Collective Action, Legislation, and Creative Litigation at the Intersection of Geospatial Data & Workers’ Rights
ABA Journal of Labor & Employment Law
18 Pages Posted: 11 Jun 2021 Last revised: 15 Nov 2021
Date Written: June 4, 2021
“Geospatial data” is a term familiar to most geographers, but much less familiar to most attorneys, employment law scholars, and workers’ rights activists. In this article, we explain what geospatial data is and provides examples of the types of geospatial technology being used by employers to track their employees, including GPS, RFID, and microchipping implants. We illuminate the various ways that unionization protects employees from misuse of geospatial data, such as providing the right to bargain over implementation of new surveillance technologies and protection to be disciplined based on geospatial data only for cause. Examples of contractual provisions, such as those in the Teamsters and UPS collective bargaining agreement and professional sports’ contracts, that establish joint decision-making processes over the use of geospatial technology are identified. We illustrate state laws that protect against misuse of geospatial technology, such as laws prohibiting microchipping, regulating tracking devices, requiring notice before an employer monitors an employee, and prohibiting termination because of lawful off-duty conduct. We provide examples of cases brought in tort for invasion of privacy and under the Fourth Amendment for unlawful search by employees whose employers were tracking them during their personal time. We offer tools for self and community education for those interested in expanding legal protections from employer misuse of geospatial data and conclude that laws that strengthen workers’ rights organizations, such as unions, workers’ centers, worker-owned cooperatives, and mutuals, aid workers’ abilities to successfully address surveillance and the use of geospatial data by employers.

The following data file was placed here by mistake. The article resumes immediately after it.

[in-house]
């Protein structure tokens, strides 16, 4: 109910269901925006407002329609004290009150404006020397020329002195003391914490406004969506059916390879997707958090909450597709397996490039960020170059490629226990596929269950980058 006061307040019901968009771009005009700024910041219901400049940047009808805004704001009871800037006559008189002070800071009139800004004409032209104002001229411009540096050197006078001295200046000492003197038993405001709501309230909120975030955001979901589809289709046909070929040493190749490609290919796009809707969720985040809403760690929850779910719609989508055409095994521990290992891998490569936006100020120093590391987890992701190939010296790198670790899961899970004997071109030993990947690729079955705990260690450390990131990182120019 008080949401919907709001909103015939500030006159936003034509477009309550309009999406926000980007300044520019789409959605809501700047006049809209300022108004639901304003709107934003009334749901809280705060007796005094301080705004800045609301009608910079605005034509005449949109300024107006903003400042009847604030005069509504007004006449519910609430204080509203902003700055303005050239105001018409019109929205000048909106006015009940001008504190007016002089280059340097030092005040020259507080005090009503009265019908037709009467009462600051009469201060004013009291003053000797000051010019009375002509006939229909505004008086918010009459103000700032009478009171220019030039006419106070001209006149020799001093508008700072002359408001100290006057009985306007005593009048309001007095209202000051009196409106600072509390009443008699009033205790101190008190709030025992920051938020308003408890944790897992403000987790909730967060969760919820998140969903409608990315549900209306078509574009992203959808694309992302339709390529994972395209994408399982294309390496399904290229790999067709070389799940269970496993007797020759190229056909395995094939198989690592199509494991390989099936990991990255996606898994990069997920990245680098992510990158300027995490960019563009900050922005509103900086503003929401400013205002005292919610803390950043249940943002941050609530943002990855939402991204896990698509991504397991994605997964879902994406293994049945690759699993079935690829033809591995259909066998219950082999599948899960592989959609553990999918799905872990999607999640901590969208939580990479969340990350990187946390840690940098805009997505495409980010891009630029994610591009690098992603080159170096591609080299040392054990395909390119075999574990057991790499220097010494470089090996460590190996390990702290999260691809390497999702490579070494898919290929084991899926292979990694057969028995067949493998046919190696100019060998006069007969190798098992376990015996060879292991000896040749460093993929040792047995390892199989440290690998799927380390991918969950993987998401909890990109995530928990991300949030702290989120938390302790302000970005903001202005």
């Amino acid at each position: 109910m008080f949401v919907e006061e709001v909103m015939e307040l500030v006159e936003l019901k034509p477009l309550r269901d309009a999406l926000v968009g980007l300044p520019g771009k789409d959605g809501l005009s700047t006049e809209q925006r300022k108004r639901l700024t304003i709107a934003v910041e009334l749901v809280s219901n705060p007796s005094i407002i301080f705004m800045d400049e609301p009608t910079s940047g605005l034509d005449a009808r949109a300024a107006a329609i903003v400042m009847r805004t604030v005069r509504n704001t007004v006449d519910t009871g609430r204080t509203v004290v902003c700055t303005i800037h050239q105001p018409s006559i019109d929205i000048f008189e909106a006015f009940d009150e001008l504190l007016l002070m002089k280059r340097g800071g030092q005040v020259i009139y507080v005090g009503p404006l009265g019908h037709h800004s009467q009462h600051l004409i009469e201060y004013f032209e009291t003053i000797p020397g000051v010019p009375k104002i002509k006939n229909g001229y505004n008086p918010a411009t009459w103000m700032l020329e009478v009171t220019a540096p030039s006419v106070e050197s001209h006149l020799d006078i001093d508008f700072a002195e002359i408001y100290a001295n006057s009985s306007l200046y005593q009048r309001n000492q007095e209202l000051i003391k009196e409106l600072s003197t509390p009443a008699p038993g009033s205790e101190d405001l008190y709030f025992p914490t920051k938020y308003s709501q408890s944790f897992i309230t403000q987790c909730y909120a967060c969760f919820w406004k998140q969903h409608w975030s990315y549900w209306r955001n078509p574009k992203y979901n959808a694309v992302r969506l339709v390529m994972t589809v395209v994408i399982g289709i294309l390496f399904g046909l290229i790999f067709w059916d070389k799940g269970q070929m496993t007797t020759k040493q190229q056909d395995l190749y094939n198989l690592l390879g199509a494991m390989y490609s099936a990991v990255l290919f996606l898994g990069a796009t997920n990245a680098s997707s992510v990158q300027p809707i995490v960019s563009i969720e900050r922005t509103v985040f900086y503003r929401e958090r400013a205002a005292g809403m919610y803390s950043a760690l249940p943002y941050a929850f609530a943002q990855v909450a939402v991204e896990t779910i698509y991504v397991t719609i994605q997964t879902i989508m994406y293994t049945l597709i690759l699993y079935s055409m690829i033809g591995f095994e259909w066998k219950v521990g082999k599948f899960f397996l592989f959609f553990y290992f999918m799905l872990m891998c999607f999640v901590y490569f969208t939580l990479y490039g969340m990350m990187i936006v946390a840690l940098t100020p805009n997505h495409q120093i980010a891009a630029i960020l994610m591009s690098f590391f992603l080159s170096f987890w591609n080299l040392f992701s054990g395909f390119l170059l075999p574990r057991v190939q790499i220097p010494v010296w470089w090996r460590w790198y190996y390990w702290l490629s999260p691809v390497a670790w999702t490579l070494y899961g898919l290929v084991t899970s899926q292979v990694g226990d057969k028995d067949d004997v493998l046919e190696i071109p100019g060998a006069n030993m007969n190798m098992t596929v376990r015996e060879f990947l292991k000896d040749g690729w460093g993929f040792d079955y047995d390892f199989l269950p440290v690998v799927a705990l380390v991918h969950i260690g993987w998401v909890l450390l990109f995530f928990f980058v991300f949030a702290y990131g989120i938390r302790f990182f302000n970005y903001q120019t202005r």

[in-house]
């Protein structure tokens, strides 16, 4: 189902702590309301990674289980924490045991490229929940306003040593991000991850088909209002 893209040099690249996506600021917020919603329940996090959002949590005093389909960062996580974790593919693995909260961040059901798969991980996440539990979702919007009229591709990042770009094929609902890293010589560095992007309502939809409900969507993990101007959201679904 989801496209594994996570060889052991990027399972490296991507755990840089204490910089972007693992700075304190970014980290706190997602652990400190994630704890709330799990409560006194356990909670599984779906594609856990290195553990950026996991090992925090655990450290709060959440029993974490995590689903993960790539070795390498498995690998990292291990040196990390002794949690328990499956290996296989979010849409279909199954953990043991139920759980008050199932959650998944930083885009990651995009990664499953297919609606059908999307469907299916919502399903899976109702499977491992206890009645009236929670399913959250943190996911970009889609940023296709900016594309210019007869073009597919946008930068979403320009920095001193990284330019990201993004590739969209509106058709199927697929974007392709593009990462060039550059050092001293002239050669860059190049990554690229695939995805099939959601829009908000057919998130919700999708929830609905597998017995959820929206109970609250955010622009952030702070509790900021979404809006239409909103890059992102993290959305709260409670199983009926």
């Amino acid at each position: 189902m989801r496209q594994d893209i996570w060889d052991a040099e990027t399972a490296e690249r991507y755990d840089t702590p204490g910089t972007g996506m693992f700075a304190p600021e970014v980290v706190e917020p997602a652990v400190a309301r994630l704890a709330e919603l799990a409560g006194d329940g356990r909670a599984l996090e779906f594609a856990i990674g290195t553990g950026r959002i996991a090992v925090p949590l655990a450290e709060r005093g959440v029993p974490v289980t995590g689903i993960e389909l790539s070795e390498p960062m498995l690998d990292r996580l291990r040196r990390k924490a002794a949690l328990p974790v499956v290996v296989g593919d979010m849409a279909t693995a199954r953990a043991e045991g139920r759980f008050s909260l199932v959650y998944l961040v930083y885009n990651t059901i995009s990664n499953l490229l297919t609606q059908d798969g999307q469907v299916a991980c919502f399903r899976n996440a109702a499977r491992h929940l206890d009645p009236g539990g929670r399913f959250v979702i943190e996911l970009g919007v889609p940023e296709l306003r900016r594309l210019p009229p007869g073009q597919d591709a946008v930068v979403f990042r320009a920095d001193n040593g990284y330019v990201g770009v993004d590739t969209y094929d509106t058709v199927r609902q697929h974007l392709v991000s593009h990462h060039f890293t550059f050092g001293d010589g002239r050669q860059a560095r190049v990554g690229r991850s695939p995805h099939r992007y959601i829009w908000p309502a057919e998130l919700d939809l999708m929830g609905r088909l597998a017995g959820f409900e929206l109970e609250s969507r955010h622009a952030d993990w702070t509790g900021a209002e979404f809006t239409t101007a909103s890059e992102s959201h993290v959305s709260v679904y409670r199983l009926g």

Keywords: geospatial data, surveillance, tracking, microchip, GPS, RFID, workplace technology, employer monitoring, privacy, employment, litigation, unions, unionization, just cause
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